• Texasjack Texasjack on Jun 07, 2020

    UGLY. Stop the grills eating everything in front of them. Old kidney grill was perfect.

  • Threeer Threeer on Jun 08, 2020

    BMW=Bucktooth Motor Works Gads, whatever happened to restrained athleticism? Makes me long for any of my previous Bimmers (1974 2002, 1985 318i, 1993 325is). These new ones are an abomination. And here I was thinking of buying one at the end of my assignment here in Germany. Now...not so much.

  • MaintenanceCosts We hear endlessly from the usual suspects about the scenarios where EVs don't work as well as gas cars. We never hear the opposite side of the coin. From an EV owner (since 2019) who has a second EV reserved, here are a few points the "I road trip 1000 miles every day" crowd won't tell you about:[list][*]When you have a convenient charging situation, EV fueling is more convenient than a gas car. There is no stopping at gas stations and you start every day with a full tank.[/*][*]Where there are no-idling rules (school pickup/dropoff, lines for ferries or services, city loading, whatever else) you can keep warm or cool to your heart's content in your EV.[/*][*]In the cold, EVs will give you heat from the second you turn them on.[/*][*]EVs don't care one bit if you use them for tons of very short trips. Their mechanicals don't need to boil off condensation. (Just tonight, I used my EV to drive six blocks, because it was 31 degrees and raining, and walking would have been unpleasant.)[/*][*]EVs don't stink and don't make you breathe carcinogens on cold start.[/*][*]EV maintenance is much less frequent and much cheaper, eliminating almost all items having to do with engine, transmission, or brakes in a gas car. In most EVs the maintenance schedule consists of battery coolant changes and tire maintenance.[/*][*]You can accelerate fast in EVs without noisily attracting the attention of the cops and every passerby on the street.[/*][/list]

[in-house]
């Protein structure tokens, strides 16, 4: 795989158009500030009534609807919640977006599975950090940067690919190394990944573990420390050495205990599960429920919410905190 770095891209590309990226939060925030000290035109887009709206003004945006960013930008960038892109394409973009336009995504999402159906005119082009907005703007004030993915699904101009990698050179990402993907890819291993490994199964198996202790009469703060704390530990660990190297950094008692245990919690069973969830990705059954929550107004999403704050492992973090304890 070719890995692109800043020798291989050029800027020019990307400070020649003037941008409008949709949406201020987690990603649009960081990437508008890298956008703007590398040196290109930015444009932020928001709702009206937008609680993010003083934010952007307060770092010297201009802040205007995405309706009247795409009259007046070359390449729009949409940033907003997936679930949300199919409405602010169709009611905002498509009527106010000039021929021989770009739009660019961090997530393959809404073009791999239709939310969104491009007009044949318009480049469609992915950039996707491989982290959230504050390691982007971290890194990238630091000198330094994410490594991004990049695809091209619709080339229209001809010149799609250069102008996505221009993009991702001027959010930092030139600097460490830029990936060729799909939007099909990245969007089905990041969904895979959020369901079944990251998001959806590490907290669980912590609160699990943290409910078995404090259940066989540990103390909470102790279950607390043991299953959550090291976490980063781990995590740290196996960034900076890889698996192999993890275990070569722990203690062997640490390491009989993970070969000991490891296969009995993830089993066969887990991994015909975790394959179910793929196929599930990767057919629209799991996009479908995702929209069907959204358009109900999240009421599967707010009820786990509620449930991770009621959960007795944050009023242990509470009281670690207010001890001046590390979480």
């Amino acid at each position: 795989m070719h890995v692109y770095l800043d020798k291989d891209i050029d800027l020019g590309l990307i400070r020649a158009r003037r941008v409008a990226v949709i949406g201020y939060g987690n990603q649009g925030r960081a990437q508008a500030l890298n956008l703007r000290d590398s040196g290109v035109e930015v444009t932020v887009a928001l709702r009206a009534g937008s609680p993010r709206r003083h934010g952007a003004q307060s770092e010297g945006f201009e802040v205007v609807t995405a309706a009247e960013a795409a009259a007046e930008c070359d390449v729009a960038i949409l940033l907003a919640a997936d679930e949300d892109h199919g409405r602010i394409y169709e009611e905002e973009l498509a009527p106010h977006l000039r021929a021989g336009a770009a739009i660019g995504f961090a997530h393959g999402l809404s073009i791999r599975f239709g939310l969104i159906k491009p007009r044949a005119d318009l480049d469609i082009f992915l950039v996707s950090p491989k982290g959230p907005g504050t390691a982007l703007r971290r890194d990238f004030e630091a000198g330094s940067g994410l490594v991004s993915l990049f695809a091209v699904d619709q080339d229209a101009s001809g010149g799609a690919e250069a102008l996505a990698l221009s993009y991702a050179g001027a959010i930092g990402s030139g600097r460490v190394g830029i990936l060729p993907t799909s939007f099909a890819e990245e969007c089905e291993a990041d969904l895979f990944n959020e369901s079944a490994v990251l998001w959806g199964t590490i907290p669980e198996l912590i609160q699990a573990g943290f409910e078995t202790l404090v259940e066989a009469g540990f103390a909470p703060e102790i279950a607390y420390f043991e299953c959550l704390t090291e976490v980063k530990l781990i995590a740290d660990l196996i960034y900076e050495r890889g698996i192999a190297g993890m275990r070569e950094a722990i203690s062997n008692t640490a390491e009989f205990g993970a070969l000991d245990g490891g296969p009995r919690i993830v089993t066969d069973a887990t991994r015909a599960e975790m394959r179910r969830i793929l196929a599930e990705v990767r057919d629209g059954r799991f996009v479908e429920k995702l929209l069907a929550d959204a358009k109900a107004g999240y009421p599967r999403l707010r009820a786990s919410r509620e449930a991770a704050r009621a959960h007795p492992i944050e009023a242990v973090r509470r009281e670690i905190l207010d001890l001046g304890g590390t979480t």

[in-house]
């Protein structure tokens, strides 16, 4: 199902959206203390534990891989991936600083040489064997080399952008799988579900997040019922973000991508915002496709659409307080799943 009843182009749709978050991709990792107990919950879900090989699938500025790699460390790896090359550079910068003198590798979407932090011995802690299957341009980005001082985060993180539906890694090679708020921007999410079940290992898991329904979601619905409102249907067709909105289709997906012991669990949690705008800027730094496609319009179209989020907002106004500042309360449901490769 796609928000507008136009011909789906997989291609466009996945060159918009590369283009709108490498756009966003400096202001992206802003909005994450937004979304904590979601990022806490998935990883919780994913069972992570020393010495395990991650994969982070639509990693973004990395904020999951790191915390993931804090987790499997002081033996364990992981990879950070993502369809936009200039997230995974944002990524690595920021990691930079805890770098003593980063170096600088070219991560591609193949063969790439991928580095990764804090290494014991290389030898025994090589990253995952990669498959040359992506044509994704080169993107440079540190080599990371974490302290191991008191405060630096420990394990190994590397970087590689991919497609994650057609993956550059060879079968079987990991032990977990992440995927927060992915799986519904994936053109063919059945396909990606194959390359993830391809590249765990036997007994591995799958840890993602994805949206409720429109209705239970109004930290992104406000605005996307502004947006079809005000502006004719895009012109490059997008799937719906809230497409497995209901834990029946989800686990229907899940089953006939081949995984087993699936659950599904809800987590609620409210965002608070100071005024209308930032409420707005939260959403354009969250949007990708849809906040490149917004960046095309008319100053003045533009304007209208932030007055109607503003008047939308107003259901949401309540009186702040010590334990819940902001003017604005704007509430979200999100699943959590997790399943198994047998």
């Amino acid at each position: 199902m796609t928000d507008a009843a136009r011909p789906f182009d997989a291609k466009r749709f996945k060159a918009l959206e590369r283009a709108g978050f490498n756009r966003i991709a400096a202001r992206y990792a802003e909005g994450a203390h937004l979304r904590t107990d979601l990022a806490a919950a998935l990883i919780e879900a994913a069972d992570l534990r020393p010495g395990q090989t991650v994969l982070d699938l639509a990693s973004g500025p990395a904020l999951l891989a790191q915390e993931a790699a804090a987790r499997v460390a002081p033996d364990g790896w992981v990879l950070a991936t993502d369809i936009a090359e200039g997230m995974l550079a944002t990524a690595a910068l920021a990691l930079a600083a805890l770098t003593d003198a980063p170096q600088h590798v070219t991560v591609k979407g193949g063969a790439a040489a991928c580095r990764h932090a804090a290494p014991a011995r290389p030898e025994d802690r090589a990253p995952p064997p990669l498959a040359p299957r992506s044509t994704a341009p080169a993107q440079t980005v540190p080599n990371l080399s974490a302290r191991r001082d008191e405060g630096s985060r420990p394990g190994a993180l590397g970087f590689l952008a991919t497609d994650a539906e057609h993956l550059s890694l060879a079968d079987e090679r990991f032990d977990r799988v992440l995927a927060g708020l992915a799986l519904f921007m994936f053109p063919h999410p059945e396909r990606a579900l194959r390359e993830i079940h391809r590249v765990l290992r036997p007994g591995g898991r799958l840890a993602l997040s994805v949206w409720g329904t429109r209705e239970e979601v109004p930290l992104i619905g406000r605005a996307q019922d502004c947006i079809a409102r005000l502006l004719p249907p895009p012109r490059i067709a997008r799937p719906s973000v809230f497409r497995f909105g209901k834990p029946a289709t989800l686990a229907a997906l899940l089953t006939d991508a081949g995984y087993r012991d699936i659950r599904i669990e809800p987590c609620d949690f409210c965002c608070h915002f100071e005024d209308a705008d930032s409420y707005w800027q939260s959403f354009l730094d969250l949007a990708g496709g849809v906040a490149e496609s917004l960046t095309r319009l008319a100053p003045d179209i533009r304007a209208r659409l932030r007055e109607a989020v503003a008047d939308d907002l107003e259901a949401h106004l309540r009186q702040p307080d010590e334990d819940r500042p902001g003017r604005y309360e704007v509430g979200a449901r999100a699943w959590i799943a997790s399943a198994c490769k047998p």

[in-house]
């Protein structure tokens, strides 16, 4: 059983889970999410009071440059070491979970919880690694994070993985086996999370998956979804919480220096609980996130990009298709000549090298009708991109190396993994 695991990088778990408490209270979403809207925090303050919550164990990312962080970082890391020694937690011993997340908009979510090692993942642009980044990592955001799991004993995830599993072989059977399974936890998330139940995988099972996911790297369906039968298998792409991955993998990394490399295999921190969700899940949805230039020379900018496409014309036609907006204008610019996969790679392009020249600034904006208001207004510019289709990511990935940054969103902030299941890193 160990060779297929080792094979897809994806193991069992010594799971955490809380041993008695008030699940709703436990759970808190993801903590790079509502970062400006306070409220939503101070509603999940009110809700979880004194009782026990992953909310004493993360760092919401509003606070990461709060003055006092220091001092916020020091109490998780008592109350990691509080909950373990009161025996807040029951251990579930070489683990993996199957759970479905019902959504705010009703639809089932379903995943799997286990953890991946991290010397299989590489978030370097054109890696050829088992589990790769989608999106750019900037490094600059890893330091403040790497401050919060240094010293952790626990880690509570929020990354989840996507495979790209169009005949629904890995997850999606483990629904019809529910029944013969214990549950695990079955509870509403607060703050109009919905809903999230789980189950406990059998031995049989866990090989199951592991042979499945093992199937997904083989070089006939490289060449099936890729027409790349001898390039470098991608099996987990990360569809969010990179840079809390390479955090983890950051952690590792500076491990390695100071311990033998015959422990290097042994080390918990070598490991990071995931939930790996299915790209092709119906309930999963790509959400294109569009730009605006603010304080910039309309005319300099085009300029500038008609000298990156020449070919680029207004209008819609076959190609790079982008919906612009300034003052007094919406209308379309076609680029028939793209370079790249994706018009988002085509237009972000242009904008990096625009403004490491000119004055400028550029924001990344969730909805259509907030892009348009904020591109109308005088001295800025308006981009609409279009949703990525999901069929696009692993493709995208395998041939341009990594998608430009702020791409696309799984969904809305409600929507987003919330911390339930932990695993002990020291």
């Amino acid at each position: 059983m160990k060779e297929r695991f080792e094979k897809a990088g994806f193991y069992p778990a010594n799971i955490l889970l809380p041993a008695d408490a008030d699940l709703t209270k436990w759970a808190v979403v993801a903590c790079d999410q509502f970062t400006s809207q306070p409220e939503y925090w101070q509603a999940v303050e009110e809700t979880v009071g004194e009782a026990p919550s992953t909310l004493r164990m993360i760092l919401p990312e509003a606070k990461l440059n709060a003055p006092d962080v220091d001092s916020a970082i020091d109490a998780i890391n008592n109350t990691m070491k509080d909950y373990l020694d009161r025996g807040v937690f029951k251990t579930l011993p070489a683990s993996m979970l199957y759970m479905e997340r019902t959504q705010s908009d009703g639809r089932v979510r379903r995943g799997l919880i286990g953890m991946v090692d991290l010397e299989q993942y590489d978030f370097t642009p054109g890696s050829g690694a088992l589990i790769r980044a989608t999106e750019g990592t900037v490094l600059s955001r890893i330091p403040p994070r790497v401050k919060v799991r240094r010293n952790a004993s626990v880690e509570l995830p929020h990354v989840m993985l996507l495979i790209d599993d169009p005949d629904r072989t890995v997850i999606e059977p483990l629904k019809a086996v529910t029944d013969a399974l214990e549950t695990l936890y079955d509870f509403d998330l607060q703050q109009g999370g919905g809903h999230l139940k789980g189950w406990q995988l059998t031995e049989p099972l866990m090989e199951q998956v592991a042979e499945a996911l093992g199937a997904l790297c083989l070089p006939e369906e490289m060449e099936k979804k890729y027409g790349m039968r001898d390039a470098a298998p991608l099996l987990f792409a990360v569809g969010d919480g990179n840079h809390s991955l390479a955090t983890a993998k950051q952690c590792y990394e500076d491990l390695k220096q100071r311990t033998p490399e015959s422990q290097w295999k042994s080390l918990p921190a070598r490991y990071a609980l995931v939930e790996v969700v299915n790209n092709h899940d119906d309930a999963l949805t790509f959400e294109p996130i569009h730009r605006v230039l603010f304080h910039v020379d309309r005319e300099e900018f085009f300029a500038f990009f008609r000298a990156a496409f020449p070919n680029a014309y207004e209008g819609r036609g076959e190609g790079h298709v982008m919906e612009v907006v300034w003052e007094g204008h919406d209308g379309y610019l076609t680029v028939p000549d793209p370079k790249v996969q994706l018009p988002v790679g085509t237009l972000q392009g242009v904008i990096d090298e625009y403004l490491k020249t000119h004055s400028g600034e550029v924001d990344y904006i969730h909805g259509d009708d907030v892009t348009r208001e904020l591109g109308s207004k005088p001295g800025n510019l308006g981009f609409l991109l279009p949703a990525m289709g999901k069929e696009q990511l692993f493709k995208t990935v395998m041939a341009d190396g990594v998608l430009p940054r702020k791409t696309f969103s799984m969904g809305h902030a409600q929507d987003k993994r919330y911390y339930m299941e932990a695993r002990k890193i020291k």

• MaintenanceCosts Still can't get a RAV4 Prime for love or money. Availability of normal hybrid RAV4s and Highlanders is only slightly better. At least around here I think Toyota could sell twice the number of vehicles that they are actually bringing in at the moment.
  • Tree Trunk Been in the market for a new Highlander Hybrid, it is sold out with order time of 6 months plus. Probably would have bit the bullet if it was not for the dealers the refuse to take an order but instead want to sell from allotment whether it fits or not and at thousands over MRSP.
  • AKHusky The expense argument is nonsense. My mach e was $42k after tax credit. Basically the same as similarly equipped edge. And it completely ignores that the best selling vehicles are Rams, F150s, and Silverados, all more expensive that a bolt, MAch e or ID4. As an owner, I'd say they are still in second car territory for most places in the country.
  • Johnster I live in a red state and I see quite a few EVs being purchased by conservative, upper-class Republicans (many of them Trump-supporters). I suspect that it is a way for them to flaunt their wealth and that, over time, the preference for EVs will trickle down to less well-off Republicans.